MADISON, Wis. (AP) — Democratic Wisconsin Gov. Tony Evers has joined a coalition of labor unions in asking a judge to suspend a lame-duck law passed by the Republican-dominated Legislature that limits his powers.

Evers filed an affidavit Wednesday in Madison calling for an injunction to block the measure. He contends in the document that the law violates separation of powers principles, hampers his ability to control litigation on the state’s behalf and could force state agencies to take down tens of thousands of documents explaining how they interpret state statutes.

“This transparent and rushed attempt to stymie the incoming administrations went too far,” the affidavit states.

Misha Tseytlin, an attorney representing Assembly Speaker Robin Vos, declined to comment. He said the Republicans’ position would become clear in forthcoming briefs.

Republican lawmakers passed statutes in a December extraordinary session that limit the powers of the governor and the attorney general. The move was designed to hinder Evers and incoming Democratic Attorney General Josh Kaul before they took office in early January.

The law prohibits Evers from ordering Kaul to withdraw from lawsuits, ensuring Evers can’t pull Wisconsin out of a multistate lawsuit challenging the Affordable Care Act. Kaul must obtain permission from the Legislature’s budget-writing committee before he can settle lawsuits and allows lawmakers to intervene in litigation using their own attorneys.

State agencies also must take down publications that explain how they interpret state law by July 1 unless they send all the publications through a new process that includes a public comment period.

Five unions, including the Service Employees International Union and the Wisconsin chapter of the American Federation of Teachers, filed a lawsuit in Dane County circuit court earlier this month arguing the law violates the separation of powers doctrine by stealing power from the executive branch and transferring it to the legislative branch. They also contend the law could result in a vast number of basic government communications vanishing and taxpayers footing lawmakers’ bills for private attorneys.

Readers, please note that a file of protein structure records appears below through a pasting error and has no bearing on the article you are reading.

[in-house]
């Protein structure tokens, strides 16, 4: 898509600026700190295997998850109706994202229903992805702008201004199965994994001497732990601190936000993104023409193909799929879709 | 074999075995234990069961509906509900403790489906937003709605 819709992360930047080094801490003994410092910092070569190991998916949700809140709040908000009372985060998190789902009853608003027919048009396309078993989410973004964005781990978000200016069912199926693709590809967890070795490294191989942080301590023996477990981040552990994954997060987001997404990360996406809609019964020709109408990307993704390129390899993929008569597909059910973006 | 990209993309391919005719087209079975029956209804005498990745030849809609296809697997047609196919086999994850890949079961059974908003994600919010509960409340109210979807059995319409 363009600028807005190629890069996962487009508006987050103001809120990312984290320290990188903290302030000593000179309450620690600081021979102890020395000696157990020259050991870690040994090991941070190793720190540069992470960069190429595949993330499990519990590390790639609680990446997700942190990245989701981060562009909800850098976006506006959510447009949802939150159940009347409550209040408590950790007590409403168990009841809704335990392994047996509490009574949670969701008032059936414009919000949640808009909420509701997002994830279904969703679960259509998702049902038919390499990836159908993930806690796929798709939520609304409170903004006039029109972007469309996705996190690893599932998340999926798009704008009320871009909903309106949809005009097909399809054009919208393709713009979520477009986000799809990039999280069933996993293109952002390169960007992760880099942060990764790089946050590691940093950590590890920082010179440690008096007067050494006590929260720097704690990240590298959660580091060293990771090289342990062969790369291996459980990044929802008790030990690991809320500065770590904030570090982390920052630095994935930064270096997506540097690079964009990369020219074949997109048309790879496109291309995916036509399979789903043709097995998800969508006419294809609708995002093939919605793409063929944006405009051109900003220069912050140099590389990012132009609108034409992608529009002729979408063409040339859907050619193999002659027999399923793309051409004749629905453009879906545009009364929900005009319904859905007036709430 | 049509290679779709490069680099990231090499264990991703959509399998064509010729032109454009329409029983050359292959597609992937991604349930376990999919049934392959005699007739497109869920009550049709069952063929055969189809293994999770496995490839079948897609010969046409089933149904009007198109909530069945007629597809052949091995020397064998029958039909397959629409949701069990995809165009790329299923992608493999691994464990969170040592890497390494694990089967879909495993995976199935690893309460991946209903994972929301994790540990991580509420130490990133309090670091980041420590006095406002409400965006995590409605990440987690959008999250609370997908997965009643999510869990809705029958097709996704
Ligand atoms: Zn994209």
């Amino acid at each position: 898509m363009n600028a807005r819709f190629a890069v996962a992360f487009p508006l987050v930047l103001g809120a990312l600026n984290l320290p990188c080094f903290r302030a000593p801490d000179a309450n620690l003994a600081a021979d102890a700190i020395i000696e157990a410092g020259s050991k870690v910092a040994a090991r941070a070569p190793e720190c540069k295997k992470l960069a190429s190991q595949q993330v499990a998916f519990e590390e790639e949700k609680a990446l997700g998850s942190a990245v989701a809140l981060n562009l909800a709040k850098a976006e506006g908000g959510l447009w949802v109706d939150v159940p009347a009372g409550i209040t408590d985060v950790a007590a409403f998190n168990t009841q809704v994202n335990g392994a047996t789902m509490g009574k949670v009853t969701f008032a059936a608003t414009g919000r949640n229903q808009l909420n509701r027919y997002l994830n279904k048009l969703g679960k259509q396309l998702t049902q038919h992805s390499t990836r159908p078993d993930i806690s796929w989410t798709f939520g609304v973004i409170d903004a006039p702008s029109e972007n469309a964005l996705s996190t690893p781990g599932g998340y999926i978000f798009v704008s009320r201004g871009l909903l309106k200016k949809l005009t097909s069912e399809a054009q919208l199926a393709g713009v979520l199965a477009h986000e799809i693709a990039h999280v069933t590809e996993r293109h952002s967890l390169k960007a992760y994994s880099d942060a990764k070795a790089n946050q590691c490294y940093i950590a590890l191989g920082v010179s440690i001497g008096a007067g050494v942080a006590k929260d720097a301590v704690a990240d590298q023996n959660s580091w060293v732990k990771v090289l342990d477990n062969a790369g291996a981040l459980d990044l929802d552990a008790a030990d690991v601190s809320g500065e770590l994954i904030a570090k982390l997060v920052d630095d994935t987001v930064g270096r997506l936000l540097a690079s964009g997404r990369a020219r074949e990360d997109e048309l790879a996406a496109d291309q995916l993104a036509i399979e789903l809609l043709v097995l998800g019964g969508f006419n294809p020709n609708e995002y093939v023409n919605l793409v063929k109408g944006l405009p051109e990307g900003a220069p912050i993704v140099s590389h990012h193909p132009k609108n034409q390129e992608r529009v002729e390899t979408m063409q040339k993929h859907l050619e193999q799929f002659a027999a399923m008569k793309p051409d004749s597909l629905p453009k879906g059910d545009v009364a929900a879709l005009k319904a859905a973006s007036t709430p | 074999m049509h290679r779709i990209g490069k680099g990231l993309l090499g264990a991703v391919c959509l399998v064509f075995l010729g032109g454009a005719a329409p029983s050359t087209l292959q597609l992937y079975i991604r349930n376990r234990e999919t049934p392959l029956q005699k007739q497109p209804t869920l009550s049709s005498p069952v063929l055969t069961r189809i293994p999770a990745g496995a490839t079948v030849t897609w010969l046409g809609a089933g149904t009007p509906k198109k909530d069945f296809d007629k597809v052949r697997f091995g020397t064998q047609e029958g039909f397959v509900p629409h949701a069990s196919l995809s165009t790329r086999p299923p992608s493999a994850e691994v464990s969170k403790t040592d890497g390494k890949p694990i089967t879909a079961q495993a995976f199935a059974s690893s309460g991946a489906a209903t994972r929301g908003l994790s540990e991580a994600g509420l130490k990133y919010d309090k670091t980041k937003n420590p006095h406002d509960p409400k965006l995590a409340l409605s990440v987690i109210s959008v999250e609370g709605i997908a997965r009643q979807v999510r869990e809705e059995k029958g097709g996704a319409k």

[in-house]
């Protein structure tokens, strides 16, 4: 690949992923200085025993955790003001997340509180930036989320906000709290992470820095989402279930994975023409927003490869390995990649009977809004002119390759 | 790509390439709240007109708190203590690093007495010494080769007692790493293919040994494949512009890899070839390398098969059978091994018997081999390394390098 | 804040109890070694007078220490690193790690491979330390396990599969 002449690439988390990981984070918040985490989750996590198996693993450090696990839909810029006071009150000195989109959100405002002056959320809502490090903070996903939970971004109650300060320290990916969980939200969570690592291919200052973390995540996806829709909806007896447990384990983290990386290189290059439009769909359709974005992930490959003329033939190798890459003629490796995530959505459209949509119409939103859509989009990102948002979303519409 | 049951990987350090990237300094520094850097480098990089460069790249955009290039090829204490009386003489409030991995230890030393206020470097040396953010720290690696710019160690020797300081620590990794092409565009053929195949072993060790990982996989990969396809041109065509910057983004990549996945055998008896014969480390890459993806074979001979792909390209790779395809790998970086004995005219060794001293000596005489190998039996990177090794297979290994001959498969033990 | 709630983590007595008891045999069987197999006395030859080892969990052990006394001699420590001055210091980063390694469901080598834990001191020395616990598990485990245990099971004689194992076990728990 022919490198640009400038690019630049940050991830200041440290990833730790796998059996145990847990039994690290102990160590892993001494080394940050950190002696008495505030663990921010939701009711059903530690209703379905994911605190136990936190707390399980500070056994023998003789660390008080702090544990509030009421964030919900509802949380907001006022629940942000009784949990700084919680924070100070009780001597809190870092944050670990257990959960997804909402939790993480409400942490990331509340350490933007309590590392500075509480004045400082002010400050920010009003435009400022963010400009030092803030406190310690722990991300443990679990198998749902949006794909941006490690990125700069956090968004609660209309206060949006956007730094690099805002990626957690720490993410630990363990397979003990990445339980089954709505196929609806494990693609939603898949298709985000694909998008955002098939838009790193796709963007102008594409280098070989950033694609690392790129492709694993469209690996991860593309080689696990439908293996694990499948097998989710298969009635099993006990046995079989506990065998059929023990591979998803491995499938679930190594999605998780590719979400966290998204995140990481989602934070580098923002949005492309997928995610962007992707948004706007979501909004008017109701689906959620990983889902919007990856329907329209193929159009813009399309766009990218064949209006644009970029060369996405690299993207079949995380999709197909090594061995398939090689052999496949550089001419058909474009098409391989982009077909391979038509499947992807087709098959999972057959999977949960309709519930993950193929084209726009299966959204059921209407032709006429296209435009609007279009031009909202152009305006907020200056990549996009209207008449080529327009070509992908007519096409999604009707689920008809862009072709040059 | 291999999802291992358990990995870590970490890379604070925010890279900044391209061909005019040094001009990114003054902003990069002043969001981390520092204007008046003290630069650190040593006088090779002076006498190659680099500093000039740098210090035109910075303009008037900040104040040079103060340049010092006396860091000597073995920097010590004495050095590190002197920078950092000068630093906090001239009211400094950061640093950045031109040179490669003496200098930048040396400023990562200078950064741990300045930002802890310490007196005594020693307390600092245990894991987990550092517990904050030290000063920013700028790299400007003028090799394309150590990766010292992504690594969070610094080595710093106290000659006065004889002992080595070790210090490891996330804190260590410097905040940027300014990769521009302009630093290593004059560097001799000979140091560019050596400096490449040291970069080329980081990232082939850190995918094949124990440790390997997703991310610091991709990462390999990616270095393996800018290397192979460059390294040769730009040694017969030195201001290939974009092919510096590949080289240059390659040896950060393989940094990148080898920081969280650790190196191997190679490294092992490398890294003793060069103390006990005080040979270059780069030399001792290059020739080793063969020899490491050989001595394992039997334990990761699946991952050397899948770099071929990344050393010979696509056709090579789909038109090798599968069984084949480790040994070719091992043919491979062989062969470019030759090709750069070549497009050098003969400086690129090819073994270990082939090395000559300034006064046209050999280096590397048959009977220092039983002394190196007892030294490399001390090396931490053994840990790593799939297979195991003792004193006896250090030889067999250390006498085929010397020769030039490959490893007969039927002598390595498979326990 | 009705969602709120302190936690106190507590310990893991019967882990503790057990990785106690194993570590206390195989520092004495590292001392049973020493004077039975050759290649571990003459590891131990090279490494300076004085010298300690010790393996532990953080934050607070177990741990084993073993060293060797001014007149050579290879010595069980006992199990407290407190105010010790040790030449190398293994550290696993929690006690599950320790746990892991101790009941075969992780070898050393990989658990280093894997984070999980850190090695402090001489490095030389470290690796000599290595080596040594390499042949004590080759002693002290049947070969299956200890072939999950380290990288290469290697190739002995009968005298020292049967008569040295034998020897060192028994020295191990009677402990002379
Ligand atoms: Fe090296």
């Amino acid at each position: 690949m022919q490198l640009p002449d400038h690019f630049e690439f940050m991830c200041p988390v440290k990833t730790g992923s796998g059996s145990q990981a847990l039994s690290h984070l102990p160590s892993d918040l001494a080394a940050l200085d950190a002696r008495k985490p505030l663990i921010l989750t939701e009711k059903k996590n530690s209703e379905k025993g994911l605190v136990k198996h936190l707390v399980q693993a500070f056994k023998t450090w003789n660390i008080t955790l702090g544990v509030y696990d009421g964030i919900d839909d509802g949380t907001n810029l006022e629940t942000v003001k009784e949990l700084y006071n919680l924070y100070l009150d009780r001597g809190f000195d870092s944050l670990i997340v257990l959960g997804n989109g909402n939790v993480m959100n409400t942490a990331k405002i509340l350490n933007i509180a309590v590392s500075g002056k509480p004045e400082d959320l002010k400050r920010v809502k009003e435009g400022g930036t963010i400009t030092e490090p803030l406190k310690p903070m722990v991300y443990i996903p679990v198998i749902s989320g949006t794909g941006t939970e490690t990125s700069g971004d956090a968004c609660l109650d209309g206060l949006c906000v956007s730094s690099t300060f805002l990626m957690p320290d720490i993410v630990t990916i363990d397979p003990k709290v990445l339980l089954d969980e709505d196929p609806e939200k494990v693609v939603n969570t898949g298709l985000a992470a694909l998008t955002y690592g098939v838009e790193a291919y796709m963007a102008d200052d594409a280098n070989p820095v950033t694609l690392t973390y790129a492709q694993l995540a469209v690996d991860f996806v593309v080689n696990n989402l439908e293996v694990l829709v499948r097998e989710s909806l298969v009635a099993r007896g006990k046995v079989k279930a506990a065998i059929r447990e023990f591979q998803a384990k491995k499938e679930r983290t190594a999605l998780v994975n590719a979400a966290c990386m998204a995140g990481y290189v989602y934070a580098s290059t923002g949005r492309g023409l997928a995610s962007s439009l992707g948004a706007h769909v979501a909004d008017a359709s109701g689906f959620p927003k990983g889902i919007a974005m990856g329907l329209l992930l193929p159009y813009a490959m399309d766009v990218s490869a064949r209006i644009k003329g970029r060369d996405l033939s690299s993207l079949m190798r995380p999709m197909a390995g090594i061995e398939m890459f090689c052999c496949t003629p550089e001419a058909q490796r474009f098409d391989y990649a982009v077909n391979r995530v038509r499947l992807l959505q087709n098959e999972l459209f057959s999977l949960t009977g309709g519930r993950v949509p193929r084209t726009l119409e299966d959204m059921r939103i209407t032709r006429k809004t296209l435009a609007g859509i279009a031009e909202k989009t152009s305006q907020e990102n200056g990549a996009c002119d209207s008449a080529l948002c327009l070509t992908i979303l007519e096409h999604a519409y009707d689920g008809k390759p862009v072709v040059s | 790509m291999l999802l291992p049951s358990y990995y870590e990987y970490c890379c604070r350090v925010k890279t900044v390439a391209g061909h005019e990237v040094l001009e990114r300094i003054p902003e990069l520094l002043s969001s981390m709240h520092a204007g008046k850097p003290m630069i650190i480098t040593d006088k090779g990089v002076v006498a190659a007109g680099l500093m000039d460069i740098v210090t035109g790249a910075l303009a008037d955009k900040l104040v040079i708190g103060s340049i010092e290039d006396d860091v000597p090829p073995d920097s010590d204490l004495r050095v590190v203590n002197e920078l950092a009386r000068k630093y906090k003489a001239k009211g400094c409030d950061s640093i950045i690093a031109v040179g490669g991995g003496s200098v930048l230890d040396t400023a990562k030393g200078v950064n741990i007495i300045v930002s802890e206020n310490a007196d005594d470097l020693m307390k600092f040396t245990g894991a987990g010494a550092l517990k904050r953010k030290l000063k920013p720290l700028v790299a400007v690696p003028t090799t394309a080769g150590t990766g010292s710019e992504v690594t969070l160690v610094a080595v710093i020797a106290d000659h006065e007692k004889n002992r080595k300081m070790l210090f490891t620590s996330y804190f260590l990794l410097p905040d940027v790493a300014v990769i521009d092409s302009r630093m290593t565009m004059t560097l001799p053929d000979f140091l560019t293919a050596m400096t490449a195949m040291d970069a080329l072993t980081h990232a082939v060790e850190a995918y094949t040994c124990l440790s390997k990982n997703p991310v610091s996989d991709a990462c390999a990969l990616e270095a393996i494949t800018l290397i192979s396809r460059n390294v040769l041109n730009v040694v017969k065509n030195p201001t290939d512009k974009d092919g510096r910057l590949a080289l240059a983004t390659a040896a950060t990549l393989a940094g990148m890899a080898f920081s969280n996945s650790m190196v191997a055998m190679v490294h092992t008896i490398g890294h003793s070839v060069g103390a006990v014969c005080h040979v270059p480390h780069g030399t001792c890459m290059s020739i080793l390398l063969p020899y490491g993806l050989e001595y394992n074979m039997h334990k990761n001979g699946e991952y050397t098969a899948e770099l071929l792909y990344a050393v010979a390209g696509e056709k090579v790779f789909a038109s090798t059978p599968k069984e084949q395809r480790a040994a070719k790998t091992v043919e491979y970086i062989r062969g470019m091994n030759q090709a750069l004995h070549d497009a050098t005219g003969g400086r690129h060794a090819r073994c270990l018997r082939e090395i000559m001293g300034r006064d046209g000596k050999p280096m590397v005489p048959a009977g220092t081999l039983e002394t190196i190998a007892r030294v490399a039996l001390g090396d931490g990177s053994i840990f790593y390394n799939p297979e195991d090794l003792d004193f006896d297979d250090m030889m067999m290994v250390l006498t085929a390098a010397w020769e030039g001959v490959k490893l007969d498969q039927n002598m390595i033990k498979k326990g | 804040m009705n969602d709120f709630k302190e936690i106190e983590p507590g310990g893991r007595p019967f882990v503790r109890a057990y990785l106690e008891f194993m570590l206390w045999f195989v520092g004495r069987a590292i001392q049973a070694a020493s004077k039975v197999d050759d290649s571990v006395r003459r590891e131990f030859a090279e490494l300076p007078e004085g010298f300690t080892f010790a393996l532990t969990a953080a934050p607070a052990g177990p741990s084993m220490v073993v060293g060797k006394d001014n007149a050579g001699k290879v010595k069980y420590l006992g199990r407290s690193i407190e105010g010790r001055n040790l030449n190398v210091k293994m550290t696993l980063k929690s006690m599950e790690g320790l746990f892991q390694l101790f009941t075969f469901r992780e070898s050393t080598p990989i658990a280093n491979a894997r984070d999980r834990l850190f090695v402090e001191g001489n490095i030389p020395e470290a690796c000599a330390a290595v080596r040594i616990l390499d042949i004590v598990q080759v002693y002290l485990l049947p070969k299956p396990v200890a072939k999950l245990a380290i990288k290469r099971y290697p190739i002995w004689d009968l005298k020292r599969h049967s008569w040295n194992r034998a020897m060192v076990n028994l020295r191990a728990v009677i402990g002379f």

The lawsuit seeks a temporary restraining order as well as a temporary injunction blocking the law.

The unions named Evers as a defendant, but in his affidavit he adopts their positions. He maintains the lame-duck law limits his ability to enforce the law and hampers his ability to direct litigation on the state’s behalf. He goes on to argue that state agencies won’t be able to meet the July deadline for updating guidance documents, leaving vulnerable populations in the dark about how state services work, and allowing lawmakers to intervene in litigation using private attorneys will be costly for taxpayers and complicate cases.

Kaul is also named as a defendant in the lawsuit. He filed a brief last Friday saying he would not defend the law, saying his office has a substantial interest in the outcome, creating a conflict that prevents him from representing Republican defendants, including Vos. Kaul added that his office will take the position that parts of the law are unconstitutional.

Oral arguments in the case are set for March 25 before Dane County Circuit Judge Frank Remington.

A group of liberal-leaning organizations including the League of Women Voters also has filed a lawsuit in state court challenging the law. They argue the Legislature lacked authority to convene in extraordinary session. Kaul also has refused to defend the state in that case, again saying his office has an interest in the outcome and that creates a conflict.

Liberal advocacy group One Wisconsin Now persuaded U.S. District Judge James Peterson in January to strike down sections of the lame-duck law that restricted early in-person voting.